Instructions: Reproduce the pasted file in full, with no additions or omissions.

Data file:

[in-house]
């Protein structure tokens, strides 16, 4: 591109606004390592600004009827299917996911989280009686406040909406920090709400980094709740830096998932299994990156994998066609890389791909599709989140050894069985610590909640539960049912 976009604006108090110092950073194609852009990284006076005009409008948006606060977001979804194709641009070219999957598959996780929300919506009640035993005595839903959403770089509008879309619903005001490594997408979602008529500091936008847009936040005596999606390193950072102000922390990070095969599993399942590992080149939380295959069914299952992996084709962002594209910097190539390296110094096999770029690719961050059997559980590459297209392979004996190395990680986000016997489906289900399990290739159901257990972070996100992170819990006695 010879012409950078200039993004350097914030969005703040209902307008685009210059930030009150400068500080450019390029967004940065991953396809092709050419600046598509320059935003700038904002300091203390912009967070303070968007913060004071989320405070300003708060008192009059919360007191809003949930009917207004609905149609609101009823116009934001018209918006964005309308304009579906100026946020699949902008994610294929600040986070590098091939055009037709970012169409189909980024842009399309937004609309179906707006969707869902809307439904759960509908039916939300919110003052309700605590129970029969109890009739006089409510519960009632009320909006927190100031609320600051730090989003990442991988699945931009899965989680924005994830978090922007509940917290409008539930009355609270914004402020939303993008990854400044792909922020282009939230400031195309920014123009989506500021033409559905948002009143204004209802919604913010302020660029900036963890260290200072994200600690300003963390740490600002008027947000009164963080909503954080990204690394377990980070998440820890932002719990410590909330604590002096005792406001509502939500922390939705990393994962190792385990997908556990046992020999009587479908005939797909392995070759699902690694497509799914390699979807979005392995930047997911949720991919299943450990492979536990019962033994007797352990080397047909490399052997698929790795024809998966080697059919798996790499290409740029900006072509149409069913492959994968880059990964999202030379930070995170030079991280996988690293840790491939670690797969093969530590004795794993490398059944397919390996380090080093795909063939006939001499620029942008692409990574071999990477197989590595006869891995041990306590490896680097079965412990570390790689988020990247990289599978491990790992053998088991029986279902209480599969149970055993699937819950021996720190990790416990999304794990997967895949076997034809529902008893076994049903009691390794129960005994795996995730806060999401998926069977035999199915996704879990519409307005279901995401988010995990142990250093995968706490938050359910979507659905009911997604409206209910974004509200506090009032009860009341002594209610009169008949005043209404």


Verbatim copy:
[in-house]
């Protein structure tokens, strides 16, 4: 591109606004390592600004009827299917996911989280009686406040909406920090709400980094709740830096998932299994990156994998066609890389791909599709989140050894069985610590909640539960049912 976009604006108090110092950073194609852009990284006076005009409008948006606060977001979804194709641009070219999957598959996780929300919506009640035993005595839903959403770089509008879309619903005001490594997408979602008529500091936008847009936040005596999606390193950072102000922390990070095969599993399942590992080149939380295959069914299952992996084709962002594209910097190539390296110094096999770029690719961050059997559980590459297209392979004996190395990680986000016997489906289900399990290739159901257990972070996100992170819990006695 010879012409950078200039993004350097914030969005703040209902307008685009210059930030009150400068500080450019390029967004940065991953396809092709050419600046598509320059935003700038904002300091203390912009967070303070968007913060004071989320405070300003708060008192009059919360007191809003949930009917207004609905149609609101009823116009934001018209918006964005309308304009579906100026946020699949902008994610294929600040986070590098091939055009037709970012169409189909980024842009399309937004609309179906707006969707869902809307439904759960509908039916939300919110003052309700605590129970029969109890009739006089409510519960009632009320909006927190100031609320600051730090989003990442991988699945931009899965989680924005994830978090922007509940917290409008539930009355609270914004402020939303993008990854400044792909922020282009939230400031195309920014123009989506500021033409559905948002009143204004209802919604913010302020660029900036963890260290200072994200600690300003963390740490600002008027947000009164963080909503954080990204690394377990980070998440820890932002719990410590909330604590002096005792406001509502939500922390939705990393994962190792385990997908556990046992020999009587479908005939797909392995070759699902690694497509799914390699979807979005392995930047997911949720991919299943450990492979536990019962033994007797352990080397047909490399052997698929790795024809998966080697059919798996790499290409740029900006072509149409069913492959994968880059990964999202030379930070995170030079991280996988690293840790491939670690797969093969530590004795794993490398059944397919390996380090080093795909063939006939001499620029942008692409990574071999990477197989590595006869891995041990306590490896680097079965412990570390790689988020990247990289599978491990790992053998088991029986279902209480599969149970055993699937819950021996720190990790416990999304794990997967895949076997034809529902008893076994049903009691390794129960005994795996995730806060999401998926069977035999199915996704879990519409307005279901995401988010995990142990250093995968706490938050359910979507659905009911997604409206209910974004509200506090009032009860009341002594209610009169008949005043209404």